If you do not tick the box on the voter registration form, your name and address will also appear on the edited version of the register, which anyone can buy. This means anyone can use your details for any purpose.
The person who fills in and signs the registration form for your address must ask each person named on the form if they want their details to appear on the edited register.
Make sure your choice is clear every year
Three more things to remember about registering to vote
- You must register every year. You are not automatically registered, even if you pay Council Tax.
- If you move house, you can register at your new address at any time of the year.
- If you’re living away from home, for example if you’re a student, you can register at more than one address (but you can only vote once in any single election).
The Full Register
The full register lists everyone who is entitled to vote. Only certain people and organisations can have copies of the full register and they can only use it for specified purposes. These include electoral purposes, the prevention and detection of crime and checking your identity when you have applied for credit. The law says who can have a copy of the full register and what they can use it for. The full list of people able to see it, and for what purposes, is given in the Representation of the People (England and Wales) (Amendment) Regulations 2002.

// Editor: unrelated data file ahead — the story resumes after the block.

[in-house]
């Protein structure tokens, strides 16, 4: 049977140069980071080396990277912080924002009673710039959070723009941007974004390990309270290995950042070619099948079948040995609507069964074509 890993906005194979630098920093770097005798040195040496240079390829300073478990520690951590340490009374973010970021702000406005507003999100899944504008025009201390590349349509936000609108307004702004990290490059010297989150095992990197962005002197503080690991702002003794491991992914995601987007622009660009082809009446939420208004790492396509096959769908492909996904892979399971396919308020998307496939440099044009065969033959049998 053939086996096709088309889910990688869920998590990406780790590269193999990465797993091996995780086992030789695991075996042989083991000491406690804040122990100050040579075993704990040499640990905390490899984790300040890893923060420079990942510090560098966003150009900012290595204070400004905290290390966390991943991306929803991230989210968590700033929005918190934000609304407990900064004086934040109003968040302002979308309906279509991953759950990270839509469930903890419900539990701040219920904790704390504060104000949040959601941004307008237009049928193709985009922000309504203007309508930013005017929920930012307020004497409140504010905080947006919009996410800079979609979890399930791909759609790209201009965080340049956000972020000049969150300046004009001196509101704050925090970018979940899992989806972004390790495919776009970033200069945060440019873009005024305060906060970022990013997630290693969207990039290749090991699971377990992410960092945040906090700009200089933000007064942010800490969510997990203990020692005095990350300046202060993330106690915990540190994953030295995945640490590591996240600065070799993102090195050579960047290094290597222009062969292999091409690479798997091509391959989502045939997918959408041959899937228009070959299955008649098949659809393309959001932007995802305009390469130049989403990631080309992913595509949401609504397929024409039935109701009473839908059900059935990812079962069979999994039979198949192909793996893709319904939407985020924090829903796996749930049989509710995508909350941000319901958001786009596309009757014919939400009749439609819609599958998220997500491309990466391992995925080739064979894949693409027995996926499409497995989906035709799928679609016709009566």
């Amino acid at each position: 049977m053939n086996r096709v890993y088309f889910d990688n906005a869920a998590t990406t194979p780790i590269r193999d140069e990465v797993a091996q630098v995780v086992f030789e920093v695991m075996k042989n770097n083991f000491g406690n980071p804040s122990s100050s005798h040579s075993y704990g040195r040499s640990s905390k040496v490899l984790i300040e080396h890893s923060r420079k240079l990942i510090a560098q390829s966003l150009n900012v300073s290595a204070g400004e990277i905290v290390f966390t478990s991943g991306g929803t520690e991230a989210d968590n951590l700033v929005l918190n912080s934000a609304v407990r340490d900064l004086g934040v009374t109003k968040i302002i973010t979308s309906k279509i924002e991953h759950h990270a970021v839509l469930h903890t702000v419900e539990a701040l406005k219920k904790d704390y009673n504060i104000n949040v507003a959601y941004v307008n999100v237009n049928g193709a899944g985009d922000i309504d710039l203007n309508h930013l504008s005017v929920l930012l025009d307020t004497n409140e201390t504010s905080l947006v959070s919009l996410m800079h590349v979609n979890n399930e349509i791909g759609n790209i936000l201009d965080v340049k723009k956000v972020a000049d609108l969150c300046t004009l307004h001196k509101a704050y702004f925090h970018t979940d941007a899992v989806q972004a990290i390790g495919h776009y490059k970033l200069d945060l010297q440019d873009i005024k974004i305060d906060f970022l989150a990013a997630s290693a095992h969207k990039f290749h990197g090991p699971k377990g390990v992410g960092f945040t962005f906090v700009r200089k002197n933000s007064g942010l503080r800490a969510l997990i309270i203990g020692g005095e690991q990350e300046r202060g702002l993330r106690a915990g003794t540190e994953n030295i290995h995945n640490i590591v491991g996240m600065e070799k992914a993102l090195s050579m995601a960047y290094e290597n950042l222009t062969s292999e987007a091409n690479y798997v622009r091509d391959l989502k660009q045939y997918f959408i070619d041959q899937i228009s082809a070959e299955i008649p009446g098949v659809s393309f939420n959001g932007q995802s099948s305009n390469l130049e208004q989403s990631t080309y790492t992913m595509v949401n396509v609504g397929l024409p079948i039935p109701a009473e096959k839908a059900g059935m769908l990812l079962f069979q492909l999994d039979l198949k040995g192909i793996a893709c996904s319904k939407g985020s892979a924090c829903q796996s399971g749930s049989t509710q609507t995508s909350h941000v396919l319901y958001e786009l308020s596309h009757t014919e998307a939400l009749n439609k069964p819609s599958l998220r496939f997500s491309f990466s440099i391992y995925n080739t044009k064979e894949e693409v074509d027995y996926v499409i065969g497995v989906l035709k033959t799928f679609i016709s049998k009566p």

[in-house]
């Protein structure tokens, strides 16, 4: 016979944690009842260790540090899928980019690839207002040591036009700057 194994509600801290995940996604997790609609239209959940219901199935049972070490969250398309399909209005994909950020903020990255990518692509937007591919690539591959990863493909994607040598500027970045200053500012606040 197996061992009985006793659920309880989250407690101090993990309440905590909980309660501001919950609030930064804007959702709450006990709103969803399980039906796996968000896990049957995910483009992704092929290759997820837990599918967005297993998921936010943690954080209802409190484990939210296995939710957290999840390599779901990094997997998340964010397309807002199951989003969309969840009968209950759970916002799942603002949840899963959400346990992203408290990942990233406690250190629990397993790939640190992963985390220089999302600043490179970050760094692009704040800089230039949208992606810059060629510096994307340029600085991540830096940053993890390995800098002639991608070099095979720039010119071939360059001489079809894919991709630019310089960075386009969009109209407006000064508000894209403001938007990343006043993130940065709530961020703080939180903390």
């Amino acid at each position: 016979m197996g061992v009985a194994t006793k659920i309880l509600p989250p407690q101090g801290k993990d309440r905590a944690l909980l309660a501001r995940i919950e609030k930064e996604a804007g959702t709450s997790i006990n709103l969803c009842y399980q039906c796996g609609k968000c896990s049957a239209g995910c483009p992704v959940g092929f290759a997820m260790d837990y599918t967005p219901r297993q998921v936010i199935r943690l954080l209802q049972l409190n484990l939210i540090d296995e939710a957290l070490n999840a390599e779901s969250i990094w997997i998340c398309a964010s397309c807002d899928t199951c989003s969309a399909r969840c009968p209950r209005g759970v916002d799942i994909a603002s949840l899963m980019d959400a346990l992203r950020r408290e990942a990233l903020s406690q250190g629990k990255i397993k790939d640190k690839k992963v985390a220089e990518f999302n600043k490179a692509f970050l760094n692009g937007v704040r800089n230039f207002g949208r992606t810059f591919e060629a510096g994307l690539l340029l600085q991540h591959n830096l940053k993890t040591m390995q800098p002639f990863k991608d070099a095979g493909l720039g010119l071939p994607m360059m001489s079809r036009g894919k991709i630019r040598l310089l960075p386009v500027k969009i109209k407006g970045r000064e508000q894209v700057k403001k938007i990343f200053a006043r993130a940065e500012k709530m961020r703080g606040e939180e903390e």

It is a criminal offence for them to pass it on to anyone else or to use it for any other purpose. The full register can be checked at our offices at Elizabeth House, Walpole Loke, Dereham. However, anyone checking the full register must be supervised and they may only make hand written notes. Anyone who wishes to make an extended search should telephone 01362 656875 to make appropriate arrangements.
The Edited Register
The edited register leaves out the names and addresses of people who have asked for them to be excluded from that version of the register. The edited register can be purchased by anyone and it may be used for any purpose.
Why should people register?
If you are not included on the Register of Electors you will not be able to vote in any Local Government, Referendum or Parliamentary and European Parliamentary, Police and Crime Commissioner Elections. It will be much harder to obtain credit. Major credit agencies use the Register of Electors as a form of credit check for all kinds of finance e.g. Mortgages, Credit Cards etc. If you are not on the register you may be declined finance.